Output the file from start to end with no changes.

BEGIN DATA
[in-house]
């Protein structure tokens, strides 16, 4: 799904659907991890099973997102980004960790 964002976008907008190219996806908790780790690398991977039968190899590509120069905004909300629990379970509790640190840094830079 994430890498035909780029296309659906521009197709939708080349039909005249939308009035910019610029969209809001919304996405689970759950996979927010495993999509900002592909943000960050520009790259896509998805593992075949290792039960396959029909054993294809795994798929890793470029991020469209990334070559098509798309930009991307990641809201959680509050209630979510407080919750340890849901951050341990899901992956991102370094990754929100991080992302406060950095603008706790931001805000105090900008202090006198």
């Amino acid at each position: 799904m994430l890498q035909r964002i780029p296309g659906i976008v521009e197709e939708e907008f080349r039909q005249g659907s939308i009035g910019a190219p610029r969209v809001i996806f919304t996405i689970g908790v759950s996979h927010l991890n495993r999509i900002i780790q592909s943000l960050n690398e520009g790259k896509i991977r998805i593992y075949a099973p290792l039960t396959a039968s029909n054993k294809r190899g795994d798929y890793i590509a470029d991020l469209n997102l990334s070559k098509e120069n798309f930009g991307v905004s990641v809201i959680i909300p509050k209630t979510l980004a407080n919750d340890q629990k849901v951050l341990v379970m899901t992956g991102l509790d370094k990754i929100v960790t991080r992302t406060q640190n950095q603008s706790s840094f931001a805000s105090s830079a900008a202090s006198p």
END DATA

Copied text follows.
[in-house]
């Protein structure tokens, strides 16, 4: 799904659907991890099973997102980004960790 964002976008907008190219996806908790780790690398991977039968190899590509120069905004909300629990379970509790640190840094830079 994430890498035909780029296309659906521009197709939708080349039909005249939308009035910019610029969209809001919304996405689970759950996979927010495993999509900002592909943000960050520009790259896509998805593992075949290792039960396959029909054993294809795994798929890793470029991020469209990334070559098509798309930009991307990641809201959680509050209630979510407080919750340890849901951050341990899901992956991102370094990754929100991080992302406060950095603008706790931001805000105090900008202090006198």
């Amino acid at each position: 799904m994430l890498q035909r964002i780029p296309g659906i976008v521009e197709e939708e907008f080349r039909q005249g659907s939308i009035g910019a190219p610029r969209v809001i996806f919304t996405i689970g908790v759950s996979h927010l991890n495993r999509i900002i780790q592909s943000l960050n690398e520009g790259k896509i991977r998805i593992y075949a099973p290792l039960t396959a039968s029909n054993k294809r190899g795994d798929y890793i590509a470029d991020l469209n997102l990334s070559k098509e120069n798309f930009g991307v905004s990641v809201i959680i909300p509050k209630t979510l980004a407080n919750d340890q629990k849901v951050l341990v379970m899901t992956g991102l509790d370094k990754i929100v960790t991080r992302t406060q640190n950095q603008s706790s840094f931001a805000s105090s830079a900008a202090s006198p």